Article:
KAMPALA, Uganda -- When she was a little girl, the witch doctors beat Fiona Kobusingye with sticks and fed her foul medicine that made her lose control of her hands.Then, they made deep jagged cuts -- each about a thumb's length -- across her back. They collected her blood and sprinkled it on the ground to ward off the spirits the witch doctors thought caused malaria.Mrs. Kobusingye was lucky. She survived, grew up, and had a son named Kenneth.
But, like Mrs. Kobusingye, Kenneth also became sick. He was not lucky. Mrs. Kobusingye walked, carrying her dying son in her arms for kilometres, to the clinic. Kenneth died of malaria -- convulsing as he fiercely bit his tongue, blood rushing down his cheeks "I lost him," said Mrs. Kobusingye quietly, sitting tall. "I will never have him again. I will never be happy. He died with my dreams.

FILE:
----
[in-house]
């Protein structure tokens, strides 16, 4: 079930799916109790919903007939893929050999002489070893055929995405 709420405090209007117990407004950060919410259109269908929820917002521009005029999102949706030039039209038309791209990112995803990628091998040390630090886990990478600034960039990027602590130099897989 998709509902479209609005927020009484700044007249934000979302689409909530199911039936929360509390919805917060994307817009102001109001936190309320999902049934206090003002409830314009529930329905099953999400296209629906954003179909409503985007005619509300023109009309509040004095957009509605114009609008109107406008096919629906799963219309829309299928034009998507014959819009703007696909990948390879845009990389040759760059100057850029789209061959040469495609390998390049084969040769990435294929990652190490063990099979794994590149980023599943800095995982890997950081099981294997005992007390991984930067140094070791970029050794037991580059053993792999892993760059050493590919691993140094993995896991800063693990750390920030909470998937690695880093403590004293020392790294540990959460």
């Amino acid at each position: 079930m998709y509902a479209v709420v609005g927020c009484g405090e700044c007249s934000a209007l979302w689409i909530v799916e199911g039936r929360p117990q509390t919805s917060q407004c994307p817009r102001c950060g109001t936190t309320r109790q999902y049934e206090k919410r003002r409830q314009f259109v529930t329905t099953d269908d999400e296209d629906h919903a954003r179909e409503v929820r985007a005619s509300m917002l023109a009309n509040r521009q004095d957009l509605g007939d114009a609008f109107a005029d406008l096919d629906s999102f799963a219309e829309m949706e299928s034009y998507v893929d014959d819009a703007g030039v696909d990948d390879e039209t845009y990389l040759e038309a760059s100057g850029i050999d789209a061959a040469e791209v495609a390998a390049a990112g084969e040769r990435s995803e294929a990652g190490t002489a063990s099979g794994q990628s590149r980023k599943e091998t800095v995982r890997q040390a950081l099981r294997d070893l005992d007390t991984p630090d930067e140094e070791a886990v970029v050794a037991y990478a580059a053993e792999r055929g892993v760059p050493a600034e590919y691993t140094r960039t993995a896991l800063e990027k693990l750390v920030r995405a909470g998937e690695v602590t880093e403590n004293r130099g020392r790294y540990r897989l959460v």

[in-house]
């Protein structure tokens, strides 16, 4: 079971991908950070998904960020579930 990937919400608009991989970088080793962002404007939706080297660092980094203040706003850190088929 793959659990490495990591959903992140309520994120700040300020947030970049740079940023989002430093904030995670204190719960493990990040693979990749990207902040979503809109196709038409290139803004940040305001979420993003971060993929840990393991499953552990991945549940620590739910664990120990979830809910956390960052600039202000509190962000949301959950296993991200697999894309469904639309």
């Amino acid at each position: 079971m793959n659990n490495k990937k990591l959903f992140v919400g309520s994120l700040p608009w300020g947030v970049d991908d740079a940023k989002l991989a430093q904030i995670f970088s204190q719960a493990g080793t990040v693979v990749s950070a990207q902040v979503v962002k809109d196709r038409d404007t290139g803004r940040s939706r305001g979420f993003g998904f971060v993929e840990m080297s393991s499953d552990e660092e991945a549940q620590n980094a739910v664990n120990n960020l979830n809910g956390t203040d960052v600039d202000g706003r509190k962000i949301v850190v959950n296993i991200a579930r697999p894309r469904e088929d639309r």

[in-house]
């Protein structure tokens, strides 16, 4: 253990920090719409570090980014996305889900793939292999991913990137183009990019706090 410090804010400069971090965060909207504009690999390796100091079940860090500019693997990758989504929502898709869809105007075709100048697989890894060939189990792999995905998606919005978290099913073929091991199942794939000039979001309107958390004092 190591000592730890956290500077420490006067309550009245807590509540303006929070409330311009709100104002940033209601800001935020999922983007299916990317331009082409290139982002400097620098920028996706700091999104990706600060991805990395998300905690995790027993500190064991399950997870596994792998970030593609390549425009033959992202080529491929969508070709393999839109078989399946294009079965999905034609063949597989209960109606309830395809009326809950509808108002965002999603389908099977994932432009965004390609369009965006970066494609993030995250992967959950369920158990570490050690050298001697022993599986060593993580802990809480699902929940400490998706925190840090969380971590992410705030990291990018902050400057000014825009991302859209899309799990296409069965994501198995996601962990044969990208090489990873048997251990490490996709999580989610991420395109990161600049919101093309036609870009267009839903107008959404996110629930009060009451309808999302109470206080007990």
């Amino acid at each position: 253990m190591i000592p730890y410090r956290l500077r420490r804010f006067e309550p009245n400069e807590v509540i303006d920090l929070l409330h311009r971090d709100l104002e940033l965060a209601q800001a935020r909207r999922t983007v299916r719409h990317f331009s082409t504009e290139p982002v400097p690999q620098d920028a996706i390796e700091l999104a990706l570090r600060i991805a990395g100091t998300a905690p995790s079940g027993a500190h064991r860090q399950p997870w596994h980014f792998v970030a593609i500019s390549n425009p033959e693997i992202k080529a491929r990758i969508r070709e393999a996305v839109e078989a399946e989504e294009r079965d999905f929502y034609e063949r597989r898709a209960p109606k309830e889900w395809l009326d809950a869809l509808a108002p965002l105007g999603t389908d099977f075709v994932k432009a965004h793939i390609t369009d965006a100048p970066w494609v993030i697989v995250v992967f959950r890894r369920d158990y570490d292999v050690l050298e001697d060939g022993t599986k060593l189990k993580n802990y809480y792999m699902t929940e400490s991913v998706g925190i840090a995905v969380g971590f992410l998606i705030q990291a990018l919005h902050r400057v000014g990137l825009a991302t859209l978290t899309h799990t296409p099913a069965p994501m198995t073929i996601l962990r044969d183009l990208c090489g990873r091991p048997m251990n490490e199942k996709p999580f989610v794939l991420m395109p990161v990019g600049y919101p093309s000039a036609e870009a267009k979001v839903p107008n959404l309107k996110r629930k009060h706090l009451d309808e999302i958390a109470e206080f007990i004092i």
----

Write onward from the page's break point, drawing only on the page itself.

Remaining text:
"Today, Mrs. Kobusingye is one of Uganda's most outspoken proponents of DDT in the fight against malaria. For her, DDT is a magic bullet. She sees it as a cheap, effective alternative that will prevent other children from dying of malaria. Yet DDT does not come without controversy, prompting pro-tests and fierce debate in this small country in East Africa.
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'Condemned to die' by malaria, Ugandans plead for DDT use, By Katie Lewis, Ottowa Citizen, November 29, 2006; Page A11